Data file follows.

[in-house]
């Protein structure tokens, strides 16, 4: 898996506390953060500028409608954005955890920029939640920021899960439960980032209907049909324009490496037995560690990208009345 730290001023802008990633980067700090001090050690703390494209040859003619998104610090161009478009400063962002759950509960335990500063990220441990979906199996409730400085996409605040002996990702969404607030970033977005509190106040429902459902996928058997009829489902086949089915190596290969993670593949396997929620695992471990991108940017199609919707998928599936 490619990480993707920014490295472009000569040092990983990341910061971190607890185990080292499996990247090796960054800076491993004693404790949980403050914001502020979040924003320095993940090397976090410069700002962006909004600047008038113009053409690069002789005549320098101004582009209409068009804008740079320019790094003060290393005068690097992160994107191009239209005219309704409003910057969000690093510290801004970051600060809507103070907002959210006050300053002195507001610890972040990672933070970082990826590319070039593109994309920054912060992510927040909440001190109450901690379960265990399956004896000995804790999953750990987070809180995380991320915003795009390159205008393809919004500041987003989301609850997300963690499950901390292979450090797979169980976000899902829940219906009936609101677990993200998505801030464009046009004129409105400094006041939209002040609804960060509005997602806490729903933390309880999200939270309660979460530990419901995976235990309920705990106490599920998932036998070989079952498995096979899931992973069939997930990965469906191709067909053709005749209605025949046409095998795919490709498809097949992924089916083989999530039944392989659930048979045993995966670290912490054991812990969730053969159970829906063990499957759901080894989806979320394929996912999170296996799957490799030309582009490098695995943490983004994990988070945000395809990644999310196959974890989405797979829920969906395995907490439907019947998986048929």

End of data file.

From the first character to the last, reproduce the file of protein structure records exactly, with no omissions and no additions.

[in-house]
């Protein structure tokens, strides 16, 4: 898996506390953060500028409608954005955890920029939640920021899960439960980032209907049909324009490496037995560690990208009345 730290001023802008990633980067700090001090050690703390494209040859003619998104610090161009478009400063962002759950509960335990500063990220441990979906199996409730400085996409605040002996990702969404607030970033977005509190106040429902459902996928058997009829489902086949089915190596290969993670593949396997929620695992471990991108940017199609919707998928599936 490619990480993707920014490295472009000569040092990983990341910061971190607890185990080292499996990247090796960054800076491993004693404790949980403050914001502020979040924003320095993940090397976090410069700002962006909004600047008038113009053409690069002789005549320098101004582009209409068009804008740079320019790094003060290393005068690097992160994107191009239209005219309704409003910057969000690093510290801004970051600060809507103070907002959210006050300053002195507001610890972040990672933070970082990826590319070039593109994309920054912060992510927040909440001190109450901690379960265990399956004896000995804790999953750990987070809180995380991320915003795009390159205008393809919004500041987003989301609850997300963690499950901390292979450090797979169980976000899902829940219906009936609101677990993200998505801030464009046009004129409105400094006041939209002040609804960060509005997602806490729903933390309880999200939270309660979460530990419901995976235990309920705990106490599920998932036998070989079952498995096979899931992973069939997930990965469906191709067909053709005749209605025949046409095998795919490709498809097949992924089916083989999530039944392989659930048979045993995966670290912490054991812990969730053969159970829906063990499957759901080894989806979320394929996912999170296996799957490799030309582009490098695995943490983004994990988070945000395809990644999310196959974890989405797979829920969906395995907490439907019947998986048929």